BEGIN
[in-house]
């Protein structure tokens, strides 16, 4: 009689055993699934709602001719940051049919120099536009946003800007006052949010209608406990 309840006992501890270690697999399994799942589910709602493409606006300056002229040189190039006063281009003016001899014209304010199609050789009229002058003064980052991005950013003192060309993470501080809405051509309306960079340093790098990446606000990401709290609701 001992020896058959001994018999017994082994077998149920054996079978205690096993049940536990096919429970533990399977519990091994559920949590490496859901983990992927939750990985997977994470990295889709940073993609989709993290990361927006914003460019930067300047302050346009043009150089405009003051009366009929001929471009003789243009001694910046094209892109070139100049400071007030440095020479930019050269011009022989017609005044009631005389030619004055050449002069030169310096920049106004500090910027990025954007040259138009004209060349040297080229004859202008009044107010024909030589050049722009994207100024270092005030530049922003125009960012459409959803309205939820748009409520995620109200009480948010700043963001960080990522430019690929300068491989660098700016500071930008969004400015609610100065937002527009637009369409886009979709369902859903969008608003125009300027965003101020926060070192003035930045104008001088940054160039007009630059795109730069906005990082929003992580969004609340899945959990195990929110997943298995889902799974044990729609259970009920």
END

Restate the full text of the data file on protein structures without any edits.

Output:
[in-house]
């Protein structure tokens, strides 16, 4: 009689055993699934709602001719940051049919120099536009946003800007006052949010209608406990 309840006992501890270690697999399994799942589910709602493409606006300056002229040189190039006063281009003016001899014209304010199609050789009229002058003064980052991005950013003192060309993470501080809405051509309306960079340093790098990446606000990401709290609701 001992020896058959001994018999017994082994077998149920054996079978205690096993049940536990096919429970533990399977519990091994559920949590490496859901983990992927939750990985997977994470990295889709940073993609989709993290990361927006914003460019930067300047302050346009043009150089405009003051009366009929001929471009003789243009001694910046094209892109070139100049400071007030440095020479930019050269011009022989017609005044009631005389030619004055050449002069030169310096920049106004500090910027990025954007040259138009004209060349040297080229004859202008009044107010024909030589050049722009994207100024270092005030530049922003125009960012459409959803309205939820748009409520995620109200009480948010700043963001960080990522430019690929300068491989660098700016500071930008969004400015609610100065937002527009637009369409886009979709369902859903969008608003125009300027965003101020926060070192003035930045104008001088940054160039007009630059795109730069906005990082929003992580969004609340899945959990195990929110997943298995889902799974044990729609259970009920």